By DailyNews Sports Correspondent
Museveni hosts Commonwealth Games Team to a luncheon
The team returned home on Thursday with six medals
The following is the Presidents Message
With First Lady Janet, we hosted Uganda’s contingent that has just returned from the Commonwealth Games in Australia, to a luncheon at State House Entebbe.
I congratulate the young people who got six medals for Uganda. These are Joshua Cheptegei, Stella Chesang, Mercyline Chelangat, Solomon Mutai and Juma Miiro. These are NRM children. Mutai, at 26, is the oldest of them.
Some people have been writing that we are harvesting where we did not sow. That these children are getting medals by miracle. That is not true.
The last time Uganda did well in Commonwealth Games was in 1970 and that was the last time Uganda was stable. After that it went into political chaos. And with chaos, you get more important things to attend to than sports. You just try to survive. That is why we could not look after our athletes well.
We finally resolved that and it is why you now see these children. They have grown in a time where though we have difficulties, at least they are alive. It is because of the peace dividend that you now recently began hearing of the Kipsiros and Kiprotichs.
Peace affects sports. It is the Lowest Common Multiple (LCM). You must have realised that the Somali boy Cheptegei was running against was actually representing Canada. Mo Farah, though Somali, runs for Britain.
With peace in place, we can look at the other heritage aspects to identify and nurture sportsmen and women. So far, we are only benefiting from one; the high Elgon altitude, over 4,000m above sea level, which means the lungs of those living around there are economical with oxygen.
But we can also exploit the heritage of the people of the Savanah in middle races while those from central Uganda can make good boxers because of their physique. The people of Kalangala would make good rowers and swimmers. Scouts should look at these heritages then identify talents.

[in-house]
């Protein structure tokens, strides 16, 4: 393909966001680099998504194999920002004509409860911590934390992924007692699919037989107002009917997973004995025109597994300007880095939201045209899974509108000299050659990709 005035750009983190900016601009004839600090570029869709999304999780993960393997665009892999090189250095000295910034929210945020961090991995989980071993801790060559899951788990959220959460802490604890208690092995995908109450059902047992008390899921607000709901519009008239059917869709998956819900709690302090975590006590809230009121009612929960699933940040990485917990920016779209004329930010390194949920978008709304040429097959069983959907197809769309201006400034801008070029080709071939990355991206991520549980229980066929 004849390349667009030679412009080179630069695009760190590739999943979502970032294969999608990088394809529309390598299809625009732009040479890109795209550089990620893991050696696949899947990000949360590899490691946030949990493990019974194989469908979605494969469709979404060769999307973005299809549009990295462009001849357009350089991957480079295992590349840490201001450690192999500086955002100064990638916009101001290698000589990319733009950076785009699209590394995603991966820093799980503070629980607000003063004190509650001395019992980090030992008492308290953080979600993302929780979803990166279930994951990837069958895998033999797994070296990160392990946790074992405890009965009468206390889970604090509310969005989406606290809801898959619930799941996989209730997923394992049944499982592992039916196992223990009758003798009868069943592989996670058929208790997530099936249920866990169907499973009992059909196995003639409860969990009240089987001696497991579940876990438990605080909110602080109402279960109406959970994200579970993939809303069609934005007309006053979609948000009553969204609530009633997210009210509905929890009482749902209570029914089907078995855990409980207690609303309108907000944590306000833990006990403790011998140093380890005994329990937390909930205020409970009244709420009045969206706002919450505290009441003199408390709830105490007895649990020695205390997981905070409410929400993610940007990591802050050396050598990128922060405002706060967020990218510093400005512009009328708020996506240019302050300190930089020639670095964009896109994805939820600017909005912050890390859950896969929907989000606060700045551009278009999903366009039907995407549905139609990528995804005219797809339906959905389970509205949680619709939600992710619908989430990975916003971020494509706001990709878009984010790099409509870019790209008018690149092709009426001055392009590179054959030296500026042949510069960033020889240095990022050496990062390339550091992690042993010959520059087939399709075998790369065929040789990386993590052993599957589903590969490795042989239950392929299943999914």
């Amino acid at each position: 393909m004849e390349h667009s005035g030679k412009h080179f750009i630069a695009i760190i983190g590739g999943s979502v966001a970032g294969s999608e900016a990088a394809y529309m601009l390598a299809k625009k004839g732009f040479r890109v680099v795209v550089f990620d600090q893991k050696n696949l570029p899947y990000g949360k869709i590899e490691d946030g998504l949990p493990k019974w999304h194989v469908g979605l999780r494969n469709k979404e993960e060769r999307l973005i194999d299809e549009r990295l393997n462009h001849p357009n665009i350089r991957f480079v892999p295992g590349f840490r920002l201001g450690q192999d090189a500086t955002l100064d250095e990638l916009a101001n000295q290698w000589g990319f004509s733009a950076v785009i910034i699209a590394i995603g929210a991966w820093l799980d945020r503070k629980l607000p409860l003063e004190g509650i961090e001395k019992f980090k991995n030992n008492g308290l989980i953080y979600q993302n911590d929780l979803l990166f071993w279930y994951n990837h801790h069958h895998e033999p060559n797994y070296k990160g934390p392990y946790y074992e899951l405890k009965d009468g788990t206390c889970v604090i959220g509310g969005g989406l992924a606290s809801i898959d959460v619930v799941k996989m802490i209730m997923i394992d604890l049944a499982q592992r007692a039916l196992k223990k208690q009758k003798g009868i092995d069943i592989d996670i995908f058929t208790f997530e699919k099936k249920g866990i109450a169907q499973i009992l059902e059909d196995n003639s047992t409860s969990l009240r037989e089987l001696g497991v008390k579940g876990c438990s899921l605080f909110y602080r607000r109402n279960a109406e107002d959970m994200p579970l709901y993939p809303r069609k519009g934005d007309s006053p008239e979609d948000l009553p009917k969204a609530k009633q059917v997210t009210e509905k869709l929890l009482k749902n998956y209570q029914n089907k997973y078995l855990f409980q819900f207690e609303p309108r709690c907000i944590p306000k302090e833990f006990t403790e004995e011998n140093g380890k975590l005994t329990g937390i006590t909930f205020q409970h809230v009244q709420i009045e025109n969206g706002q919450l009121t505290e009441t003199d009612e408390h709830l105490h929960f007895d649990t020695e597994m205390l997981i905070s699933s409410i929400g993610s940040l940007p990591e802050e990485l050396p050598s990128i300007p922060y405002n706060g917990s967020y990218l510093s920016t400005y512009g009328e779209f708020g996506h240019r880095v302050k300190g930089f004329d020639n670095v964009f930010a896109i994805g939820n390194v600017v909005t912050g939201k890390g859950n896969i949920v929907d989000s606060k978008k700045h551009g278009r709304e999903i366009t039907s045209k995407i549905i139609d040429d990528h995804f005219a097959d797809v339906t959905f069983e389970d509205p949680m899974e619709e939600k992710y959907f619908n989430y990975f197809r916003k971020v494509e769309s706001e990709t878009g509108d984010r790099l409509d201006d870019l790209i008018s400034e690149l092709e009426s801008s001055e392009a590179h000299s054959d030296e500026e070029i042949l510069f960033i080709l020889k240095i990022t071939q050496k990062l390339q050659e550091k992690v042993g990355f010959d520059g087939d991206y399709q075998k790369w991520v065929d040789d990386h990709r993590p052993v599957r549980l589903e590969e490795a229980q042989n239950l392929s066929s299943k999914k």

The other issues we should pay attention to are health of athletes and their nutrition. I saw some footballers kicking balls lazily. They need energy. Coupled with this is training (teamwork) and being disciplined. Shun alcohol and umalaya.
On the question of resources, it is true we have limited resources but we can plan and use them rationally for effective results. Uganda was not the most resourced team in Australia but won medals. Some better resourced countries left empty-handed.
My guidance to the sports administrators is that if you identify talent, please attach them to our security institutions; police, prisons or the army. This will ensure they have a house, a salary even if modest, and technical support. All our excelling sports people have been attached to our security agencies.
On the high altitude training facility in Sebei, we have begun construction. I did not know that they had halted because of the rains. However, I still do not find that reason convincing. I will take it up with the sports ministry but its completion will be expedited.
We shall discuss the issue of taxes on sports equipment. But we must work towards manufacturing these equipment in Uganda. Why should we import balls when we have leather here? And this will help create jobs here instead of exporting employment opportunities to other countries.
I made a promise that whoever wins a gold medal at an international or continental competition would get a monthly salary of Shs5 million, a silver Shs3 million and Shs1 million for bronze. The five medalists today will get onto the payroll. I have also been told of some arrears to other athletes, they will be cleared.
Likewise, I will build a house for Cheptegei and Chesang who won gold medals, like I have done for previous gold medalists.
The other issues raised by the Sebei community will be attended to; the schools, safe water provision, and construction of an airstrip in Soi to promote tourism.